Rebekah and Nathan Patin began looking for a dog to add to their household in 2015, as a companion to their pup, Violet. The couple, who live in an apartment in a Washington suburb, had previously bought dogs from breeders. This time, they wanted to adopt.

The Patins were looking for an adult dog that didn’t have any special needs, such as separation anxiety. Because they don’t have kids, they were fine with a dog that wasn’t great with little ones.

They first approached a rescue group specializing in French bulldogs, since “we love everything about that breed,” Rebekah Patin said. The group had three dogs that seemed like a good fit. The Patins put in an adoption application —  and promptly got turned down.

They were given two reasons. One was that they have no yard. “Also, ideal candidates worked from home,” Patin, 30, said she was told. “The most length of time we aren’t home is six hours. It was frustrating.”

At any given time, U.S. animal shelters and rescue groups house millions of homeless animals, and hundreds of thousands are euthanized each year. So tough adoption processes can come as a shock to potential adopters. Typical reasons include those given to Patin — unfenced yards or long working hours — as well as having children or other pets. A Milwaukee-area NBC affiliate recently reported on a 70-year-old woman whose adoption application was denied because she was deemed too old.

Proponents of this high-bar approach say it’s in the animals’ best interest. Donna Darrell, founder of the New York City-based nonprofit organization Pound Hounds ResQ, said her group has a long and difficult adoption process by design. The seven-page application even begins with the warning that “not every person who desires to adopt a dog should do so.”


Darrell said the criteria are so tough that she might not even adopt one herself. Her aim, she explained, is “to get the right dog in the right home. . . . If it’s not the right home, you’re setting up that dog for failure.”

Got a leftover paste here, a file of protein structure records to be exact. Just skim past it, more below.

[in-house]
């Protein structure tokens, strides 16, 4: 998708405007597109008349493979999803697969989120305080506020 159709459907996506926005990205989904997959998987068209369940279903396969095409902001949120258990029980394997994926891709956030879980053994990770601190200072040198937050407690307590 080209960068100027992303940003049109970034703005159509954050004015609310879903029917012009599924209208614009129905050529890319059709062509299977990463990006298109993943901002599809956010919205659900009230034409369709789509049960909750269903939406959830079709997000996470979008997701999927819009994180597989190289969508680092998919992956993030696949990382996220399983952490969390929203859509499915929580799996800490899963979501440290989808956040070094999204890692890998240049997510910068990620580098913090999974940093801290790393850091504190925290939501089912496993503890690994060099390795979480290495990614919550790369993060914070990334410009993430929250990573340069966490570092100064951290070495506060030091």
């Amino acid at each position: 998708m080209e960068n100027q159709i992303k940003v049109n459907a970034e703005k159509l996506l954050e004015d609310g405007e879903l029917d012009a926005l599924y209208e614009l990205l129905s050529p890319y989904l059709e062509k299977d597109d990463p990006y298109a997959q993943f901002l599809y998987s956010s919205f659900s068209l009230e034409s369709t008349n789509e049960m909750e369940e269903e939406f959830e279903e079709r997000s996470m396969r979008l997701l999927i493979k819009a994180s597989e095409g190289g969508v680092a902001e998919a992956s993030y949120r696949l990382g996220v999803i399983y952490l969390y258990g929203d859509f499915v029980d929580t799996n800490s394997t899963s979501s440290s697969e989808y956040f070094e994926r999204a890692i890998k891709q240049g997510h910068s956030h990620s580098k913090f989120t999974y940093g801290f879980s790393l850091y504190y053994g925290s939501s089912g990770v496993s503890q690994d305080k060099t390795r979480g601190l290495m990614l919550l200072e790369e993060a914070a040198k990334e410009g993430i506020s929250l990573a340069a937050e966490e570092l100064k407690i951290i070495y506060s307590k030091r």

But that view is increasingly being challenged by groups including the American Society for the Prevention of Cruelty to Animals — whose own president and chief executive, Matthew Bershadker, says he was turned down when he and his family looked for a dog about a year and a half ago. In fact, he was rejected twice.

Once, he said, it was because the dog they had settled on was offered by an out-of-state group that required a pre-adoption home inspection. It didn’t have anyone to send to Bershadker’s residence in New York, so that was that. The second time, he said, “they simply said, ‘You work too much.’ Despite assurances of a dog walker . . . and a fenced yard, and I mean, it was kind of crazy.”

Bershadker and his family wanted an adult dog that was good with kids and other animals. An ASPCA staff member in Texas found “a perfect match,” he recalled — but even then, Bershadker had to travel to Texas to interview with the group before adopting Tarzan, a Labrador mix, in 2016.

It was an eye-opening experience, he said. If the process is this hard for the leader of one of the nation’s largest animal charities, “it’s clearly overly restrictive,” Bershadker said. “We have 1.5 million animals dying in shelters in our country, and these groups are putting barriers in between homes and their animals.”

The ASPCA is one of the major animal protection groups now urging rescue groups and shelters to practice what they call “open adoptions.” Bershadker said the philosophy stems from the belief that “most people are good people, particularly people who are walking into a shelter or a rescue group to save a life.”